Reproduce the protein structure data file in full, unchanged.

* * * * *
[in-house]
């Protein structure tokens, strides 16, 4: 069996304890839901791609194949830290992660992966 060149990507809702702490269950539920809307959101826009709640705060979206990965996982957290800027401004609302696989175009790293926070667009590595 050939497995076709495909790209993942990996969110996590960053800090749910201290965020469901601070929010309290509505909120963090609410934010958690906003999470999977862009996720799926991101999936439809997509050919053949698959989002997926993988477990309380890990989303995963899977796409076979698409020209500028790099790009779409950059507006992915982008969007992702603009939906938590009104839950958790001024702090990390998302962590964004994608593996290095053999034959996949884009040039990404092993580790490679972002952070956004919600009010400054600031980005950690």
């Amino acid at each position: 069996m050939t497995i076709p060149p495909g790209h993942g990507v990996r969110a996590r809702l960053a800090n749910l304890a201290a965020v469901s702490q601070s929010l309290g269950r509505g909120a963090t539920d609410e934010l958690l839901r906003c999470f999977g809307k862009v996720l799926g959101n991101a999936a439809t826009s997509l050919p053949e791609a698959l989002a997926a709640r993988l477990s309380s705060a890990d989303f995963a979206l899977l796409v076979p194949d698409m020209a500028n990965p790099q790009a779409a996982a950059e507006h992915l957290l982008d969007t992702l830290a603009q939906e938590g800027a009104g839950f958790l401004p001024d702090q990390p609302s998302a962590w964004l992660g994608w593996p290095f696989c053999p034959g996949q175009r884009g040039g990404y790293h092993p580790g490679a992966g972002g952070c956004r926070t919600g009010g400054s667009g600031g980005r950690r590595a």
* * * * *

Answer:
[in-house]
């Protein structure tokens, strides 16, 4: 069996304890839901791609194949830290992660992966 060149990507809702702490269950539920809307959101826009709640705060979206990965996982957290800027401004609302696989175009790293926070667009590595 050939497995076709495909790209993942990996969110996590960053800090749910201290965020469901601070929010309290509505909120963090609410934010958690906003999470999977862009996720799926991101999936439809997509050919053949698959989002997926993988477990309380890990989303995963899977796409076979698409020209500028790099790009779409950059507006992915982008969007992702603009939906938590009104839950958790001024702090990390998302962590964004994608593996290095053999034959996949884009040039990404092993580790490679972002952070956004919600009010400054600031980005950690």
């Amino acid at each position: 069996m050939t497995i076709p060149p495909g790209h993942g990507v990996r969110a996590r809702l960053a800090n749910l304890a201290a965020v469901s702490q601070s929010l309290g269950r509505g909120a963090t539920d609410e934010l958690l839901r906003c999470f999977g809307k862009v996720l799926g959101n991101a999936a439809t826009s997509l050919p053949e791609a698959l989002a997926a709640r993988l477990s309380s705060a890990d989303f995963a979206l899977l796409v076979p194949d698409m020209a500028n990965p790099q790009a779409a996982a950059e507006h992915l957290l982008d969007t992702l830290a603009q939906e938590g800027a009104g839950f958790l401004p001024d702090q990390p609302s998302a962590w964004l992660g994608w593996p290095f696989c053999p034959g996949q175009r884009g040039g990404y790293h092993p580790g490679a992966g972002g952070c956004r926070t919600g009010g400054s667009g600031g980005r950690r590595a």